The U.S. dollar clawed higher against the euro and Asian stocks slipped on Tuesday, as investors braced for the outcome of a Federal Reserve meeting that could disappoint some looking for big policy changes.

Speculation has been growing that the Fed will signal a need for more stimulus to support growth after a steady stream of soft economic figures, pushing down U.S. bond yields and helping to lift global equities to the highest in three months.

However, acknowledgment of economic deceleration may disappoint some investors who had been betting the Fed would make a bigger move, such as buying bonds to pull down market rates.

Over the past one week or so, there has been increasing chatter that the tone of today's Fed meeting could potentially deviate from the seemingly unexciting post-meeting announcements lately, said Thomas Lam, group chief economist with DMG & Partners Securities in Singapore.

Still, the rhetoric from policymakers has not been completely uniform of late, he said in a note.

With a Bank of Japan policy meeting and Chinese trade data also due on Tuesday, caution was the key word for investors.

The dollar rose 0.2 percent against a trade-weighted basket of major currencies <.DXY>, bumping up against a trendline stretching down since June.

The yen was also a broad gainer, rising around 0.5 percent to 113.03 per euro after a senior government official warned that sudden strength has not been good for growth.

However, the Bank of Japan is not expected to make any changes to monetary policy until there are clearer signs of the negative impact of the yen.

There will be a greater chance of a stronger yen if the U.S. implements steps that would likely lead to lower rates and if the BOJ keeps the status quo, said Hiroaki Kuramochi, chief equity marketing officer at Tokai Tokyo Securities.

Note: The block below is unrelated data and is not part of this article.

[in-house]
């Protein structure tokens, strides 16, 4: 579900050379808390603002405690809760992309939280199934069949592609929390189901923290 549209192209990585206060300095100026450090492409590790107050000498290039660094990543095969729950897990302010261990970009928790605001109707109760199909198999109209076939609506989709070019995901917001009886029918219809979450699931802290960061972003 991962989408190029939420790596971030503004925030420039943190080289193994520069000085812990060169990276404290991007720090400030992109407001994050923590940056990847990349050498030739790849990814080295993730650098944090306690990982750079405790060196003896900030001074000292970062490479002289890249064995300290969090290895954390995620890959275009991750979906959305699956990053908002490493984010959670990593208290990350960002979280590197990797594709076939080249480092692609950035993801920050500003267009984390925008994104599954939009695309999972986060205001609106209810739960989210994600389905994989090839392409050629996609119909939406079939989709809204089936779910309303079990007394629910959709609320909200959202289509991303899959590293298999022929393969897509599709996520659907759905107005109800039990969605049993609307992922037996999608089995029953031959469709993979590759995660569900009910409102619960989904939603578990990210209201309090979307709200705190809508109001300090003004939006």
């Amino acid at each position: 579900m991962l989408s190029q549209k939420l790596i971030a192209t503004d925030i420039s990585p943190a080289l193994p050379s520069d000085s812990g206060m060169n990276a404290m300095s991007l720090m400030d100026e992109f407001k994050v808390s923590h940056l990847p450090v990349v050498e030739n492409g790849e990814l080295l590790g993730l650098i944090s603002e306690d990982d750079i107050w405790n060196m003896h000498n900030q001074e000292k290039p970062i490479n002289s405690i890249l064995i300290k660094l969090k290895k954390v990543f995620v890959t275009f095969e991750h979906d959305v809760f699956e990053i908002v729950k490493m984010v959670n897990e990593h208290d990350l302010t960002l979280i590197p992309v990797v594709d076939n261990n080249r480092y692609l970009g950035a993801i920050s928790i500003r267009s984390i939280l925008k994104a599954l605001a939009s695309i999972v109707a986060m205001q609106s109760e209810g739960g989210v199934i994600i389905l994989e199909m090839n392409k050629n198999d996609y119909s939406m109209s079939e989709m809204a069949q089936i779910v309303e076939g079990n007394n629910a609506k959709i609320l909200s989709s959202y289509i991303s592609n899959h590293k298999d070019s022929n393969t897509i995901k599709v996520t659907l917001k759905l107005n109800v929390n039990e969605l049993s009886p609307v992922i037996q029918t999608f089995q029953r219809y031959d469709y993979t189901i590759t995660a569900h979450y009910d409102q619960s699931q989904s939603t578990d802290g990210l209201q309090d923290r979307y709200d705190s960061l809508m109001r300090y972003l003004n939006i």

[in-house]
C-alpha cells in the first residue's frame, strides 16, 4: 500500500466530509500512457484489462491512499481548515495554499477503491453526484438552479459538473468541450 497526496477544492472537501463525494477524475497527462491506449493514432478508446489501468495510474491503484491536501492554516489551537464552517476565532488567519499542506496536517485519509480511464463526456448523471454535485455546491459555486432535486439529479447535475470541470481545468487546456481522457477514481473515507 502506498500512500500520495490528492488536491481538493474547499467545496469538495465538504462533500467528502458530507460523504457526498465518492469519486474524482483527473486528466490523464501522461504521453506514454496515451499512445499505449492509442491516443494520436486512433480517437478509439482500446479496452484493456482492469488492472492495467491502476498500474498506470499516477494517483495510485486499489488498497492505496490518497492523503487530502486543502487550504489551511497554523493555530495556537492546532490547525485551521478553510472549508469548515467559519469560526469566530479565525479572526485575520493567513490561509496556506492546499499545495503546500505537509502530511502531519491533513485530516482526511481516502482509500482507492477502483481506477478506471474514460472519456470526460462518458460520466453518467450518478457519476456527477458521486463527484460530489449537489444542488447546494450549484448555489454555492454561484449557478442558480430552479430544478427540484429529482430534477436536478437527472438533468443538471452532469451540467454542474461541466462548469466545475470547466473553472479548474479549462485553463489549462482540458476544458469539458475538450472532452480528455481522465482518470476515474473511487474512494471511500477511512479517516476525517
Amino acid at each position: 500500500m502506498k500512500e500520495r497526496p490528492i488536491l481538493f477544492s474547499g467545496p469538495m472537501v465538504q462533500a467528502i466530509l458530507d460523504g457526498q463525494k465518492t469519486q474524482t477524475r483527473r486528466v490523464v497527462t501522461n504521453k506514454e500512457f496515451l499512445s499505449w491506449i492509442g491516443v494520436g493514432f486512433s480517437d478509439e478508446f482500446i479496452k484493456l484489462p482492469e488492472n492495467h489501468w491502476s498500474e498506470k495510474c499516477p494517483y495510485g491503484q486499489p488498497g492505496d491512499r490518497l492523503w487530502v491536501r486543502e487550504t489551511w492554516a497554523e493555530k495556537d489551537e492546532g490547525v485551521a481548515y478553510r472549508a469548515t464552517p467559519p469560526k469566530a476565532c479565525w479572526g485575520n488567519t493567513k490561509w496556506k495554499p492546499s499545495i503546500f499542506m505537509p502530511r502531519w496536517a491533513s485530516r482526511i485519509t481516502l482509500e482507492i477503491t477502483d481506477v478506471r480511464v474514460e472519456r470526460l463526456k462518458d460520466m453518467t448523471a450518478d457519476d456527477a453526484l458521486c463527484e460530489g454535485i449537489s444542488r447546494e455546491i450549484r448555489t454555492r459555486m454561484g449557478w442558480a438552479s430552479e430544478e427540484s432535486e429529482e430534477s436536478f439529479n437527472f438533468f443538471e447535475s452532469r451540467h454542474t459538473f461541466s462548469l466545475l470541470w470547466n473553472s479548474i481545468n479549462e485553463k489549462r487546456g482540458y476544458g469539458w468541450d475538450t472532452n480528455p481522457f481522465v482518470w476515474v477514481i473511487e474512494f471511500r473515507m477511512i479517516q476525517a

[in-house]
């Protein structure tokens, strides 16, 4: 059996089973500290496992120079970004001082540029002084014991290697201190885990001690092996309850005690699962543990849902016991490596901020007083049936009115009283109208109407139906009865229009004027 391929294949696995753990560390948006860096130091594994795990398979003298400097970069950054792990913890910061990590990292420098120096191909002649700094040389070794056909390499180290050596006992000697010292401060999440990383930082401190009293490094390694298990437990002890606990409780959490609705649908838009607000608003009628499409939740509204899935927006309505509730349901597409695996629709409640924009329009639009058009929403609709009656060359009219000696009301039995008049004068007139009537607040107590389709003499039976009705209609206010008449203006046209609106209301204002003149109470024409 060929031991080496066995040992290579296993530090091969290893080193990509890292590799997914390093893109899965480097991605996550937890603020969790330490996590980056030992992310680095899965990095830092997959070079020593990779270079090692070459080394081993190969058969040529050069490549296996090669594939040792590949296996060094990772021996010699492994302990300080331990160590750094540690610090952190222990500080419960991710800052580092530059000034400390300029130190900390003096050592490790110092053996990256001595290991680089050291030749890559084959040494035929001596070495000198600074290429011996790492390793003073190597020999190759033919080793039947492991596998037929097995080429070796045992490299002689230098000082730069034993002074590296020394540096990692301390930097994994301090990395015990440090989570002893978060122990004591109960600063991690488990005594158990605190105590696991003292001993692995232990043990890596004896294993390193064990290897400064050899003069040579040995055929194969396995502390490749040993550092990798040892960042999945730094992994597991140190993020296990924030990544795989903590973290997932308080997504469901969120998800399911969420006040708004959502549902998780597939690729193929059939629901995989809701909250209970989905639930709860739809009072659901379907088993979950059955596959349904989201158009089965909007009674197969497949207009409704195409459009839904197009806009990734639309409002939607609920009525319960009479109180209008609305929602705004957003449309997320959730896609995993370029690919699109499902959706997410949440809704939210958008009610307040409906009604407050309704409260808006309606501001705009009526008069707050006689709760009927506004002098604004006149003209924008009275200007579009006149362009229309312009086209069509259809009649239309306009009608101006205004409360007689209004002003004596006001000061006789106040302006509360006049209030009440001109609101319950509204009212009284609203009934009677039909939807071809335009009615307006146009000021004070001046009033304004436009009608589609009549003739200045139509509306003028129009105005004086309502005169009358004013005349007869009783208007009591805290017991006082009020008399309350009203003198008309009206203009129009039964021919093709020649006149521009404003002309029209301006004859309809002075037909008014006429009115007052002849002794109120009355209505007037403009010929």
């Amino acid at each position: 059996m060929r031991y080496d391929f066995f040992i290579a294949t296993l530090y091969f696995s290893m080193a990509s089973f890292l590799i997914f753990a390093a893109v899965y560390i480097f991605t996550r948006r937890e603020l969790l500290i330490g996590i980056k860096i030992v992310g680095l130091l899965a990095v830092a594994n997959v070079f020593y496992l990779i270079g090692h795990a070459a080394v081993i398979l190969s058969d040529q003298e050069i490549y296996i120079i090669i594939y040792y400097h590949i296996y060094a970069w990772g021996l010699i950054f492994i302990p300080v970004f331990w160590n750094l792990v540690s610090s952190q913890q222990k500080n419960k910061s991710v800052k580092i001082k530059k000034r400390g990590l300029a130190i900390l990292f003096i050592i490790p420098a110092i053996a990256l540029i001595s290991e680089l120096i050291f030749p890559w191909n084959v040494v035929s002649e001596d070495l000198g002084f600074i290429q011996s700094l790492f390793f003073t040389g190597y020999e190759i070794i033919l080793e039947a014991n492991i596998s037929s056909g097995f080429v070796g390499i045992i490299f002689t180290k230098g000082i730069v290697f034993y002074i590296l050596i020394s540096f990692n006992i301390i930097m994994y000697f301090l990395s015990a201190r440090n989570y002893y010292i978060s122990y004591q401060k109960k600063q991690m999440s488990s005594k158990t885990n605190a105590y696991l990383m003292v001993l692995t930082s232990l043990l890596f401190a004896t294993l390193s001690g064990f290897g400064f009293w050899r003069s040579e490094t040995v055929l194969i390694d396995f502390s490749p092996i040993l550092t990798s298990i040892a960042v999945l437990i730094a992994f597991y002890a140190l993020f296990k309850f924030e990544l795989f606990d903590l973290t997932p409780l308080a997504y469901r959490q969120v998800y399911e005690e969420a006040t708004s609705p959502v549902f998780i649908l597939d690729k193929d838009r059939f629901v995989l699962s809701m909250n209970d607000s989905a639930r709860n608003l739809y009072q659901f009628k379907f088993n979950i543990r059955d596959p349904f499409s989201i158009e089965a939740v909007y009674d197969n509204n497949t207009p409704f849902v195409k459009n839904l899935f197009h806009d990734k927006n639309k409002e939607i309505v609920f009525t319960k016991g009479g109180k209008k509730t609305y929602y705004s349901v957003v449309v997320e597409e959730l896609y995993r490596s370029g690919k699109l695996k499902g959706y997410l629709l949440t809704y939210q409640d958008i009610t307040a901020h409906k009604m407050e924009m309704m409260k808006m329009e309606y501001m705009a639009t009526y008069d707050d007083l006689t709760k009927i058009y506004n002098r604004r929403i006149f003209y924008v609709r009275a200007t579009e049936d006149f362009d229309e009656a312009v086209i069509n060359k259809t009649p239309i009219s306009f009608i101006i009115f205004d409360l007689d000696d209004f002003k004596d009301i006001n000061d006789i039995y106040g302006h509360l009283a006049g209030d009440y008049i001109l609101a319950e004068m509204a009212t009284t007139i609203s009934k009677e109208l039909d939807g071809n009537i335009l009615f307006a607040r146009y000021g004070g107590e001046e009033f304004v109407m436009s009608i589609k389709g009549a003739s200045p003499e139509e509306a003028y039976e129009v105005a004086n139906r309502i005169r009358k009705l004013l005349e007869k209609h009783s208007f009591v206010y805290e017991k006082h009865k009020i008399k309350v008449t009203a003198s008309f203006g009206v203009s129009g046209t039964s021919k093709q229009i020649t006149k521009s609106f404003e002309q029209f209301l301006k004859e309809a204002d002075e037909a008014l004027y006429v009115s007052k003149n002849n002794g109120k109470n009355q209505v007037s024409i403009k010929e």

On a rare day when both the yen and Japanese stocks rose, the Nikkei share average was up 0.6 percent <.N225> as investors bought back counters they had sold on Monday.

The MSCI index of Asia Pacific stocks outside Japan fell 0.4 percent <.MIAPJ0000PUS> after hitting a three-month high on Monday.

Consumer discretionary stocks, a popular bet on long-term growth in consumption in Asia, were the hardest hit, with profit taking the main driver.

The sector is still the top performer in Asia ex-Japan so far this year, up 7.8 percent since January. The telecommunications sector is the second-best performer, up 6.5 percent.

Energy is in last place, down 5.9 percent.

Developed government bond markets were mixed, with 10-year bond futures in Japan and Australia down slightly and U.S. futures up a tad.

The spread of the 10-year U.S. Treasury yield over the 2-year note in the cash market was at its narrowest since May 2009, with investors clinging to the higher yields of later maturity bonds.

Bond market participants are split on what the Fed will do. Fifty-two percent of money managers do not expect the Fed to flag additional policy easing, while 48 percent predict it will, a Reid Thunberg ICAP survey showed.

If the Fed does not strike a strong enough tone supporting growth, thereby getting closer to buying bonds from the market, the spread could widen again.

The strength in the dollar weighed on U.S. crude prices. Oil for September delivery reversed earlier gains and slipped 0.3 percent to $81.23 a barrel ahead of data due later expected to show a decline in U.S. crude inventories.

Gold was largely unchanged on the day, trading at $1,200 an ounce, ahead of the Fed.

The precious metal is still heading for its 10th straight year of gains.

(Additional reporting by Aiko Hayashi in TOKYO; Editing by Neil Fullick)